Troops in Mideast Have More Respiratory Ills, Data Show
KBR said in a statement Monday it never operated or provided support services for the burn pit in Balad, and the pits it does operate are done so at the direction of the military in the field.
Halliburton Co., which spun off KBR in 2007 as a stand-alone company, is also named in the suit. “These lawsuits are based on KBR activity in Iraq and Afghanistan and we believe that Halliburton is improperly named and should be dismissed from the suits,” Halliburton said in a statement Monday. “Further, it would be inappropriate for Halliburton to comment on the merits of a matter affecting only the interest of KBR.”
A separate study of 55 soldiers who have served in the region showed that many of them had a rare and irreversible lung disease in which the walls of the small airways were narrowed, making breathing difficult at times.
Robert Miller, a pulmonary and critical-care medicine professor at Vanderbilt University, will be presenting new findings on the soldiers, from Fort Campbell, Ky., who complained of respiratory symptoms but had normal results on the standard lung-function and X-ray assessments.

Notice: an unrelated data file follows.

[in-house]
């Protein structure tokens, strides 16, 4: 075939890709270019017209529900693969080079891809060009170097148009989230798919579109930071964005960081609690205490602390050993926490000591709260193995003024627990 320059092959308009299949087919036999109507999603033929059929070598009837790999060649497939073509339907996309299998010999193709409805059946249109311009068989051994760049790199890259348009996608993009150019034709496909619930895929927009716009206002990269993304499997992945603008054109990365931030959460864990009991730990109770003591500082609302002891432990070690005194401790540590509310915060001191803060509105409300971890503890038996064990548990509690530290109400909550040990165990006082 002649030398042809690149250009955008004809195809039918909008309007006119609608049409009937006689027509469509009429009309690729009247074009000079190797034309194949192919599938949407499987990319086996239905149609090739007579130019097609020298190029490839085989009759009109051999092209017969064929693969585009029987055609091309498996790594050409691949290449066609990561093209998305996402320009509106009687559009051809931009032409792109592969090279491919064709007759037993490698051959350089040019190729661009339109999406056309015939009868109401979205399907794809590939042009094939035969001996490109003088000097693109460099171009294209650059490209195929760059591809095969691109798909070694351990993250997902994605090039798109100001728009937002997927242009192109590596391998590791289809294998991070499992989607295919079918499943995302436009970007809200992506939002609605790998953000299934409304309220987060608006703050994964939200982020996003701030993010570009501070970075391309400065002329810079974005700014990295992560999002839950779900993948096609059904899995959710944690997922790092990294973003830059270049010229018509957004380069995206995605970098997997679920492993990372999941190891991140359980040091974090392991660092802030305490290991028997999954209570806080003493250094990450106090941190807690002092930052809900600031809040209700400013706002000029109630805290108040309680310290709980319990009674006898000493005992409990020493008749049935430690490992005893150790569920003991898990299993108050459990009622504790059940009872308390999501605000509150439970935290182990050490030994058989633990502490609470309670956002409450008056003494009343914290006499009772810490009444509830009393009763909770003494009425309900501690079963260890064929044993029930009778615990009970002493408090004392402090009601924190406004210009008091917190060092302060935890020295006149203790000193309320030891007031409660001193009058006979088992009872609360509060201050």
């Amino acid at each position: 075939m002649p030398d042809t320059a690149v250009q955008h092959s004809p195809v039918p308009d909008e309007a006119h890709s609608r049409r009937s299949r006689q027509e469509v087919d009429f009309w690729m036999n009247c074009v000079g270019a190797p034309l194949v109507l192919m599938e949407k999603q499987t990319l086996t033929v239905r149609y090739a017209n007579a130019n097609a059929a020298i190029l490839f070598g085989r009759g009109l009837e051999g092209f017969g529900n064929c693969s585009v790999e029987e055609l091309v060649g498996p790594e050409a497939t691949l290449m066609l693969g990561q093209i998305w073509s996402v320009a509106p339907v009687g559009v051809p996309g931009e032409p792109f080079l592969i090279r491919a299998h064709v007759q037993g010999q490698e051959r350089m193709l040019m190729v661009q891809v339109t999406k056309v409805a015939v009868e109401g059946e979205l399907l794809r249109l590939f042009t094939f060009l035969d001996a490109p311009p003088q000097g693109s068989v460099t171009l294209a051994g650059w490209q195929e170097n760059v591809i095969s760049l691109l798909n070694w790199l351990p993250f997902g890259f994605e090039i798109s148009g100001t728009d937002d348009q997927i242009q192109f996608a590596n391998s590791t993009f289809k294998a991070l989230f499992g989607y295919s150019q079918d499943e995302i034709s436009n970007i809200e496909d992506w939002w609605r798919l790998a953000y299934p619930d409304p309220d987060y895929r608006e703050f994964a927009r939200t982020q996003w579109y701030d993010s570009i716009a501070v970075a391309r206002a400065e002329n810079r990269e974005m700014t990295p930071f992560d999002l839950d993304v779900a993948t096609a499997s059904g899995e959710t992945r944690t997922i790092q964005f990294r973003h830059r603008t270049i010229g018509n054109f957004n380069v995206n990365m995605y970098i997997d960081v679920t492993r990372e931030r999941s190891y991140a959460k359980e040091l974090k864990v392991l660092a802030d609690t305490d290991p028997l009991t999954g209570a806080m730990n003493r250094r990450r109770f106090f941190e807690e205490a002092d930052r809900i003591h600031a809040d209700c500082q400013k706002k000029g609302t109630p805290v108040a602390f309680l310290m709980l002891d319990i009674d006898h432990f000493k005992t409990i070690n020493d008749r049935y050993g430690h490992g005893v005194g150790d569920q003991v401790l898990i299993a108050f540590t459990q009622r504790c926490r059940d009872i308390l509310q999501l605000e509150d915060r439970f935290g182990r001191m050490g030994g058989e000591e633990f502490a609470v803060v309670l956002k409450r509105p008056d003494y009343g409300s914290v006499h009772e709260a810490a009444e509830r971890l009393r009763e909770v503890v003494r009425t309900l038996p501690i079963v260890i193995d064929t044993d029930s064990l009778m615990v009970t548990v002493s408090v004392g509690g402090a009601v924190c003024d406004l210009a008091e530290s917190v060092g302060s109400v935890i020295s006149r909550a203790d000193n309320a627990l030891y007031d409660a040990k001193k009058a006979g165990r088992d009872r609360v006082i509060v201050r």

Analysis of biopsied lung tissue taken from the soldiers, who all served in Iraq or Afghanistan, showed that 38 had an unusual thickening of the small lung airways that restricted air flow, a condition known as constrictive bronchiolitis.
There isn’t any treatment for the condition, but a diagnosis could allow soldiers to receive health-care benefits that they wouldn’t otherwise get because other lung tests are normal, said Dr. Miller, whose research was paid for in part by a grant from the National Institutes of Health. (Click HERE for original article)